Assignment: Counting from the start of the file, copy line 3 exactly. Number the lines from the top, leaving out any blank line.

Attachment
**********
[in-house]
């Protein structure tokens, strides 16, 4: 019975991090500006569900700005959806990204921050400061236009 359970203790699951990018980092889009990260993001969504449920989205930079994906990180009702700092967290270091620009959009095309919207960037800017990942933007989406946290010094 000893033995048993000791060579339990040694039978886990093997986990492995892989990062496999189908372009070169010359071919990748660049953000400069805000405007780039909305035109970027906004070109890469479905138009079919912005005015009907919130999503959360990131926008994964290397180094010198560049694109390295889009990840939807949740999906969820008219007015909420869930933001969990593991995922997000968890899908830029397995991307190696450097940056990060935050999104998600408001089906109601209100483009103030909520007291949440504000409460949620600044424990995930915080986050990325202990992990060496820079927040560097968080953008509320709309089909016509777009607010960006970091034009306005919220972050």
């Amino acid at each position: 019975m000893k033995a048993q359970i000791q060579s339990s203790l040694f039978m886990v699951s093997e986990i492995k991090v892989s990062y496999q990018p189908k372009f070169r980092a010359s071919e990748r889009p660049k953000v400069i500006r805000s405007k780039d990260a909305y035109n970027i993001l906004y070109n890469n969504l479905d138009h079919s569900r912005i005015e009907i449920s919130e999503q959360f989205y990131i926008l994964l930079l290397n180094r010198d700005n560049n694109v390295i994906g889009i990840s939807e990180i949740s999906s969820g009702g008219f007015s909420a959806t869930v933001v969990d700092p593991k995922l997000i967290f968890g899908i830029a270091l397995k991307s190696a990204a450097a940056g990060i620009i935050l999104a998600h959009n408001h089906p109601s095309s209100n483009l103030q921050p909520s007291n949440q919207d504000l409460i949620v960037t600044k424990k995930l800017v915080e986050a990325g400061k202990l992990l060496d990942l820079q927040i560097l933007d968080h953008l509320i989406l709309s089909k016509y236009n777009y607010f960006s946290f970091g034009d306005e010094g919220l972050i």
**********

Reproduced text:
């Amino acid at each position: 019975m000893k033995a048993q359970i000791q060579s339990s203790l040694f039978m886990v699951s093997e986990i492995k991090v892989s990062y496999q990018p189908k372009f070169r980092a010359s071919e990748r889009p660049k953000v400069i500006r805000s405007k780039d990260a909305y035109n970027i993001l906004y070109n890469n969504l479905d138009h079919s569900r912005i005015e009907i449920s919130e999503q959360f989205y990131i926008l994964l930079l290397n180094r010198d700005n560049n694109v390295i994906g889009i990840s939807e990180i949740s999906s969820g009702g008219f007015s909420a959806t869930v933001v969990d700092p593991k995922l997000i967290f968890g899908i830029a270091l397995k991307s190696a990204a450097a940056g990060i620009i935050l999104a998600h959009n408001h089906p109601s095309s209100n483009l103030q921050p909520s007291n949440q919207d504000l409460i949620v960037t600044k424990k995930l800017v915080e986050a990325g400061k202990l992990l060496d990942l820079q927040i560097l933007d968080h953008l509320i989406l709309s089909k016509y236009n777009y607010f960006s946290f970091g034009d306005e010094g919220l972050i």